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US – Taliban Deal in Afghanistan Cannot Be Viewed As a Comprehensive Peace Agreement

By Pasoon Sadozai

12 Mar 2020

On 29th February 2020, following 18 months of negotiations, the US and the Taliban finally signed the anticipated landmark “peace agreement”. The US hopes that this would end their involvement in their longest war that is approaching 20 years and allow American troops to be withdrawn from Afghanistan within 14 months.

The so-called peace agreement was perceived by Afghans as a window of opportunity to end one of the most devastating and protracted conflicts in the country. However, too much disappointment, the signed agreement falls below expectations when compared to other peace agreements.

The document portrayed as a peace agreement was essentially a deal between the US and the Taliban allowing the US to pull out of Afghanistan in a more dignified manner and legitimize the Taliban as an entity with which the US could enter into negotiations. The lack of involvement of the Afghan government in what is supposed to be a landmark agreement for the Afghan people cast serious doubts on whether the deal would bring the peace and prosperity for which the Afghan people yearn after decades of war and conflict. The deal has also elicited concerns that it may mark the beginning of another era of conflict.

The signed agreement was discerned as a peace deal and the start of a new beginning for the Afghan people, yet the contents of the agreement do not reflect the standards expected of an effective peace agreement. An imperative element of any peace agreement is to end the continuation of the war between all parties involved, avoid and/or stop the hostilities, protect human lives and avoid collateral damage. However, the signed agreement, which consists of four parts, mainly focuses on the US withdrawal, the release of up to 5,000 Taliban prisoners and the removal of the Taliban from the US and the UN sanctions lists.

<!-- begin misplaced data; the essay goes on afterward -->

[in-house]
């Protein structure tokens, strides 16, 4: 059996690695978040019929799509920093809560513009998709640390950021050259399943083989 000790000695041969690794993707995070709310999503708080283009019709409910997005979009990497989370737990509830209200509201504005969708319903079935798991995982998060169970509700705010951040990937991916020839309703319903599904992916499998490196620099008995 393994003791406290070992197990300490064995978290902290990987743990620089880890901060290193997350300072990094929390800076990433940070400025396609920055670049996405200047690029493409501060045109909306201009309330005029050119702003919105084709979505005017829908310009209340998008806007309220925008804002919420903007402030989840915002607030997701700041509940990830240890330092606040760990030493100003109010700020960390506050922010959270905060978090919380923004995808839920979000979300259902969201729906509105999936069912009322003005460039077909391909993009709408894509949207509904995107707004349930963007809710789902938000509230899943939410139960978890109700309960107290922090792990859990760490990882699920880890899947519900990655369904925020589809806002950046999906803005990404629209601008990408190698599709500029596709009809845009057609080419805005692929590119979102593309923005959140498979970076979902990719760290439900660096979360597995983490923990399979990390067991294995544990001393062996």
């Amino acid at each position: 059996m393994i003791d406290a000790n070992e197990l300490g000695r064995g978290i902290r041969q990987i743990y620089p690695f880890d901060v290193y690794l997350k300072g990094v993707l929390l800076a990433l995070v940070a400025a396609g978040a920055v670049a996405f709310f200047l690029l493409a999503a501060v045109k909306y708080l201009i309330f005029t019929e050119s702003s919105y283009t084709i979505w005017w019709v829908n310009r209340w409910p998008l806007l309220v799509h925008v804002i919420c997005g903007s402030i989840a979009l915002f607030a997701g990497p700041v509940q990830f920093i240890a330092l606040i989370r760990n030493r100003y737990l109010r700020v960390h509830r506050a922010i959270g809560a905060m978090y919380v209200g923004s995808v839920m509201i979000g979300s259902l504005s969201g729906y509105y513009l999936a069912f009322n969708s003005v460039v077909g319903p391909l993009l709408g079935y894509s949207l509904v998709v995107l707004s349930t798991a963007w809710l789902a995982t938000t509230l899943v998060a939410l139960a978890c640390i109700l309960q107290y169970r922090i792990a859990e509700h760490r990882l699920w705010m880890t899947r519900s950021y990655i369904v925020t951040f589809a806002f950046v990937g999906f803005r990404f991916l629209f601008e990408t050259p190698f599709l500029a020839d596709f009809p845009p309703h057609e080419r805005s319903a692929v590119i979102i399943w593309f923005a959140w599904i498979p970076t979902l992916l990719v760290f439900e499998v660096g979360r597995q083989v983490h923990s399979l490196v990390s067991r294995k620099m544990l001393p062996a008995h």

According to the US, the question of a “permanent and comprehensive ceasefire” will be part of future negotiation and was not part of the signed agreement. In comparison, for example, the Nationwide Ceasefire Agreement between the Myanmar and Ethnic Armed Organizations dated 15th October 2015 dealt with an immediate ceasefire in Chapter 1, and Chapter 2 elaborated on the details of the dialogue, Joint Ceasefire Monitoring Committee, political roadmap and confidence-building measures. Similarly, in the Peace Agreement between the Government of the Republic of Uganda and the National Rescue Front II, the very first article deals with the cessation of hostilities, followed by integration and resettlement of ex-combatants. Considering the Taliban’s background and the country’s history, integration and resettlement of ex-combatants of Taliban movement are absolutely paramount. All these crucial aspects are unfortunately missing in the so-called comprehensive agreement entered into by the US. This further reinforces the point that this is only a deal and not a peace deal for ending war and conflict in Afghanistan.